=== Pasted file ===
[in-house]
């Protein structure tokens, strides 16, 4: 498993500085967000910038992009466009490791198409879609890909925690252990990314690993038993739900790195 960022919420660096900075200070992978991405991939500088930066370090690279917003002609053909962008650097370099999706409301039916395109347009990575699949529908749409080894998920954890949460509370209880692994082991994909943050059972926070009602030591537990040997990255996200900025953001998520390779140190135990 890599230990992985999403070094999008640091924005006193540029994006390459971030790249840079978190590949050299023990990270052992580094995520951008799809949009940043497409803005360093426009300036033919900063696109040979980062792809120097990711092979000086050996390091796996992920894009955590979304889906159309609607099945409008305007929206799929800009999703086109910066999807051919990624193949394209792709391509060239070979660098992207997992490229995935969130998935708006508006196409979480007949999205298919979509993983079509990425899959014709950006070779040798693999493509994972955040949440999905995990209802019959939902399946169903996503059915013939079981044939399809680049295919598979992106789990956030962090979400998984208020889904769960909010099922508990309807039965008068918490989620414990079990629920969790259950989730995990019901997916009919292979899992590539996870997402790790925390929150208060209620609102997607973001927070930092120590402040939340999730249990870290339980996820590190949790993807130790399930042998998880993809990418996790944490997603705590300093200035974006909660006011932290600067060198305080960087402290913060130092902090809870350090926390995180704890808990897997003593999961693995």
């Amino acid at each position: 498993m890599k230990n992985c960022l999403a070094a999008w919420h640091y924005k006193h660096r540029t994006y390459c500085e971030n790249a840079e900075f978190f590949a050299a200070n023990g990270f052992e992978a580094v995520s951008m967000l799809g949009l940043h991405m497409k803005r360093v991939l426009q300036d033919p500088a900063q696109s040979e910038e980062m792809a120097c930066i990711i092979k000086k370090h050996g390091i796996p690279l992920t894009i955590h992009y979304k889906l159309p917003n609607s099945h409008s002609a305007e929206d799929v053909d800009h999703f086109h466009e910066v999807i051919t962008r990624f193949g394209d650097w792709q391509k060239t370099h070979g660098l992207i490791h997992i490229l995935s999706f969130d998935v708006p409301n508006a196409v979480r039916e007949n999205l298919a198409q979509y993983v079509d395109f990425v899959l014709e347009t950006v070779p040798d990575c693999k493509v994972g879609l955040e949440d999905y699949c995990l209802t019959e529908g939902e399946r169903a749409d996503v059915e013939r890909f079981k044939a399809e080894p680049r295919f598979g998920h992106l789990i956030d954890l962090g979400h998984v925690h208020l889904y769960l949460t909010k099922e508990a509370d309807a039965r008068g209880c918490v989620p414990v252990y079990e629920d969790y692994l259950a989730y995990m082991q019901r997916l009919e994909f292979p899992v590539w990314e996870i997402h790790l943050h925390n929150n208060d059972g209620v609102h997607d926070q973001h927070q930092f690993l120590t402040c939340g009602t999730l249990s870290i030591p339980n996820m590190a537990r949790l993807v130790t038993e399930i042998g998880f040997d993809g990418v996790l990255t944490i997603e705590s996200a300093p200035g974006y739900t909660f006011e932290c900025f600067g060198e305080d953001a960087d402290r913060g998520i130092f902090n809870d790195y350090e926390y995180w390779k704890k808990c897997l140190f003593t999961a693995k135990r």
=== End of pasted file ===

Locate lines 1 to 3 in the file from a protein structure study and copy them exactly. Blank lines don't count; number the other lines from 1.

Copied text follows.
[in-house]
């Protein structure tokens, strides 16, 4: 498993500085967000910038992009466009490791198409879609890909925690252990990314690993038993739900790195 960022919420660096900075200070992978991405991939500088930066370090690279917003002609053909962008650097370099999706409301039916395109347009990575699949529908749409080894998920954890949460509370209880692994082991994909943050059972926070009602030591537990040997990255996200900025953001998520390779140190135990 890599230990992985999403070094999008640091924005006193540029994006390459971030790249840079978190590949050299023990990270052992580094995520951008799809949009940043497409803005360093426009300036033919900063696109040979980062792809120097990711092979000086050996390091796996992920894009955590979304889906159309609607099945409008305007929206799929800009999703086109910066999807051919990624193949394209792709391509060239070979660098992207997992490229995935969130998935708006508006196409979480007949999205298919979509993983079509990425899959014709950006070779040798693999493509994972955040949440999905995990209802019959939902399946169903996503059915013939079981044939399809680049295919598979992106789990956030962090979400998984208020889904769960909010099922508990309807039965008068918490989620414990079990629920969790259950989730995990019901997916009919292979899992590539996870997402790790925390929150208060209620609102997607973001927070930092120590402040939340999730249990870290339980996820590190949790993807130790399930042998998880993809990418996790944490997603705590300093200035974006909660006011932290600067060198305080960087402290913060130092902090809870350090926390995180704890808990897997003593999961693995």
């Amino acid at each position: 498993m890599k230990n992985c960022l999403a070094a999008w919420h640091y924005k006193h660096r540029t994006y390459c500085e971030n790249a840079e900075f978190f590949a050299a200070n023990g990270f052992e992978a580094v995520s951008m967000l799809g949009l940043h991405m497409k803005r360093v991939l426009q300036d033919p500088a900063q696109s040979e910038e980062m792809a120097c930066i990711i092979k000086k370090h050996g390091i796996p690279l992920t894009i955590h992009y979304k889906l159309p917003n609607s099945h409008s002609a305007e929206d799929v053909d800009h999703f086109h466009e910066v999807i051919t962008r990624f193949g394209d650097w792709q391509k060239t370099h070979g660098l992207i490791h997992i490229l995935s999706f969130d998935v708006p409301n508006a196409v979480r039916e007949n999205l298919a198409q979509y993983v079509d395109f990425v899959l014709e347009t950006v070779p040798d990575c693999k493509v994972g879609l955040e949440d999905y699949c995990l209802t019959e529908g939902e399946r169903a749409d996503v059915e013939r890909f079981k044939a399809e080894p680049r295919f598979g998920h992106l789990i956030d954890l962090g979400h998984v925690h208020l889904y769960l949460t909010k099922e508990a509370d309807a039965r008068g209880c918490v989620p414990v252990y079990e629920d969790y692994l259950a989730y995990m082991q019901r997916l009919e994909f292979p899992v590539w990314e996870i997402h790790l943050h925390n929150n208060d059972g209620v609102h997607d926070q973001h927070q930092f690993l120590t402040c939340g009602t999730l249990s870290i030591p339980n996820m590190a537990r949790l993807v130790t038993e399930i042998g998880f040997d993809g990418v996790l990255t944490i997603e705590s996200a300093p200035g974006y739900t909660f006011e932290c900025f600067g060198e305080d953001a960087d402290r913060g998520i130092f902090n809870d790195y350090e926390y995180w390779k704890k808990c897997l140190f003593t999961a693995k135990r």